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News anchor Ted Koppel at Stanford Humanities Center to discuss trajectory of American journalism

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News anchor Ted Koppel discussed journalistic standards and democratic values at the Humanities Center.
Photo Credit: 
Kent Safford
Fake news. Who’s to blame? Media outlets? Social media? Or, finding clickbait irresistible, ourselves? And, how has fake news proliferated to make American journalism so bad? 
 
Legendary news anchor Ted Koppel has a lot of answers, based on his long and illustrious career in the field and behind the desk at Nightline on ABC News. He shared his nearly six decades of experience with the Civic English student group at the Stanford Humanities Center a few weeks before he delivers the Mimi and Peter E. Haas Distinguished Visitor Lecture on Public Service and the University, titled “A Brief History of News: Fake, the Other Kind, and Where We Go from Here.” 
 
Koppel, the Peter E. and Mimi Haas Distinguished Visitor at the Haas Center, completed a master’s degree at Stanford in 1962. His journalism career has been punctuated by historic national and international events, many of which he covered on air: John F. Kennedy’s funeral, Martin Luther King, Jr.’s march from Selma to Montgomery, the Vietnam War, the fall of the Soviet Union, and Nelson Mandela’s release from prison are just some of his most notable moments. Koppel is still dedicated to journalism; he is a senior contributor to the CBS Sunday Morning Show and writes about cyber-security, a topic he is passionate about in an era when bots and hacking interfere with elections.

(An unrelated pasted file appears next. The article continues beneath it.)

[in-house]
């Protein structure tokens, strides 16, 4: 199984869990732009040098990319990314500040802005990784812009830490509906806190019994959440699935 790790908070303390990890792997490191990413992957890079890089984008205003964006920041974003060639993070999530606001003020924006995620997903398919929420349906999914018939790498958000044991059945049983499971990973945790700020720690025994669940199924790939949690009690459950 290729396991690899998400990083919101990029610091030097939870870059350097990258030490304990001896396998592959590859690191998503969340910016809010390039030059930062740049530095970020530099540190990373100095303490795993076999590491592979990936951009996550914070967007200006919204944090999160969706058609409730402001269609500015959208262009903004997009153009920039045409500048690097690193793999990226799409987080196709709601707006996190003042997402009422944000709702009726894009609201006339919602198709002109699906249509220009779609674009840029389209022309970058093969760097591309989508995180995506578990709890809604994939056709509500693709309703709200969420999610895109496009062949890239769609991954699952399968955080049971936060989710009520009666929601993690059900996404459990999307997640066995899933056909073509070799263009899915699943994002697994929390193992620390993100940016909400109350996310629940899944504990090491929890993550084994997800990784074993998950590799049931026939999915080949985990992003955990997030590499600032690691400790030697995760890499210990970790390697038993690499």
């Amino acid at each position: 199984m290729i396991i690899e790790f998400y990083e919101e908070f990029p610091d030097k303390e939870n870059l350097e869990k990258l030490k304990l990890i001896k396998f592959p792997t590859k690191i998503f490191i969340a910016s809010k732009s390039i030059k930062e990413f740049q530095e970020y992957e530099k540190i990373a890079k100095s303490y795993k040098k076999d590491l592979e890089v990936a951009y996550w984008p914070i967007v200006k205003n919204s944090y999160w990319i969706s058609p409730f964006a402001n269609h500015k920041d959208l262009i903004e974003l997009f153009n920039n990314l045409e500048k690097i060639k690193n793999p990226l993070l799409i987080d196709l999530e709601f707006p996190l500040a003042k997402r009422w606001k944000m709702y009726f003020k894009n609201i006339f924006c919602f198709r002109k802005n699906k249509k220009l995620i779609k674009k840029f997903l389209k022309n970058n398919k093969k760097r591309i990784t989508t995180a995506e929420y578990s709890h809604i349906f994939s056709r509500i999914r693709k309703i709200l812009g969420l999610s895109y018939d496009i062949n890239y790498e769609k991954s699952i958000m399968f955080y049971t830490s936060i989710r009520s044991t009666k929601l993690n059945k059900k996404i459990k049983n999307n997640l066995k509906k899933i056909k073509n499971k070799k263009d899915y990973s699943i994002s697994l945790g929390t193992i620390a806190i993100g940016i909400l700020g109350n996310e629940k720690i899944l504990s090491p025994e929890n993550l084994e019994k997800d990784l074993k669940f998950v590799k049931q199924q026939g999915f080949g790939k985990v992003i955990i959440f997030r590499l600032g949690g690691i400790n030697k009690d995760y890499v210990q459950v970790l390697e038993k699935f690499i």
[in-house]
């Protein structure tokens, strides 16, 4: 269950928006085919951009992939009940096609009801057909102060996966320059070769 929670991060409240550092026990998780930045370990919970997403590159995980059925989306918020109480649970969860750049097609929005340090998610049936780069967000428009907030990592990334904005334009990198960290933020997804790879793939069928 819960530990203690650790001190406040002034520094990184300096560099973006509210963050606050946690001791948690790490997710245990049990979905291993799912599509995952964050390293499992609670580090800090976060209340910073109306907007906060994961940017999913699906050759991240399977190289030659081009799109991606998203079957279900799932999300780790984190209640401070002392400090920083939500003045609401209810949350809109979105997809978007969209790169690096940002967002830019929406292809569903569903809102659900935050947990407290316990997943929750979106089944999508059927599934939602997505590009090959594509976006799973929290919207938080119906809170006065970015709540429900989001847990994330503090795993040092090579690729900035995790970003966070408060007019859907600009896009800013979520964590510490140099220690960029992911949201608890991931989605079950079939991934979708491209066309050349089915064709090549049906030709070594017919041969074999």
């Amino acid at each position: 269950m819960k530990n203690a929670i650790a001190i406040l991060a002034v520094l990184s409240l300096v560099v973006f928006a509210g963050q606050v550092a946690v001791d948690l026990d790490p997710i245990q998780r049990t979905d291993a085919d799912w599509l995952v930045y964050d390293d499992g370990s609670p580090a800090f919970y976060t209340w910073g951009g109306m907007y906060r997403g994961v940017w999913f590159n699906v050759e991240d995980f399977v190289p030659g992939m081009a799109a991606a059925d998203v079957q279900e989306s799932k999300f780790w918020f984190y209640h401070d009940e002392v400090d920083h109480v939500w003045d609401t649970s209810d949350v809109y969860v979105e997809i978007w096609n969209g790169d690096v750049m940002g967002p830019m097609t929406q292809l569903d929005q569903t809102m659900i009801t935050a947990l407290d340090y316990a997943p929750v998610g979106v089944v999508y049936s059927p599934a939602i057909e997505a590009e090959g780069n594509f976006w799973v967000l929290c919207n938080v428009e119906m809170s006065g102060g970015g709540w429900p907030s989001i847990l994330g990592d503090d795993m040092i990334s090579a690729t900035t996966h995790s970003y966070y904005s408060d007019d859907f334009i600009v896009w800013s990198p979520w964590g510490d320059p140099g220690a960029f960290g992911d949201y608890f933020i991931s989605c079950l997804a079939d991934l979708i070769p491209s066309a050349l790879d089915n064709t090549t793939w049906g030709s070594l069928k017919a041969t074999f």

The 23 graduate and undergraduate students gathered for lunch with Koppel at the Humanities Center to hear about his career and his thoughts on the current state of journalism. Renren Yang, a PhD candidate in comparative literature and Stanford Humanities Center Geballe Dissertation Fellow, said he came to the workshop to learn about the history of American journalism from Koppel’s “insider, first-person point of view.” Koppel used humor to ignite a lively conversation with students, noting the many decades that had passed since his student years at Stanford: “You listening to me would be like me listening to a World War I journalist,” he quipped.  
 
Koppel blamed social media for declining standards of journalism. “Just filming something on your phone and uploading it to the internet is not journalism,” Koppel said, emphasizing that the sharing of experience online is not the equivalent to fair and balanced journalism. Quality reporting requires vetting, context, time, and money. “Good journalism is expensive,” he added, lamenting that newsrooms’ bottom lines determine what gets covered and how. Many television stations have almost entirely eliminated their foreign correspondents because of the costs, he pointed out, reducing Americans’ access to events abroad.  
 
None of the students in the room, Koppel noted, would remember a time when the appearance of a newspaper journalist on television news was considered a serious conflict of interest. Koppel cited the 1987 repeal of the Federal Communications Commission “fairness doctrine,” which required broadcasters to give airtime to contrasting views on controversial matters of public interest, as damaging to the integrity of journalism. Koppel said the elimination of the “fairness doctrine” enabled the rise of news channels like Fox News and pundits like Rush Limbaugh.
 
During the Q&A with Koppel, students expressed their ambivalence toward social media. Though it is a platform for bad journalism,  it also connects people and facilitates the rise of social protest movements such as the Women’s March, #MeToo, and Black Lives Matter.  
 
In an age when many students wonder why they should major in the humanities, Ted Koppel showed that the ability to write well and argue with conviction and power remain timeless skills for ensuring the circulation of fact-based journalism, a bedrock of democracy.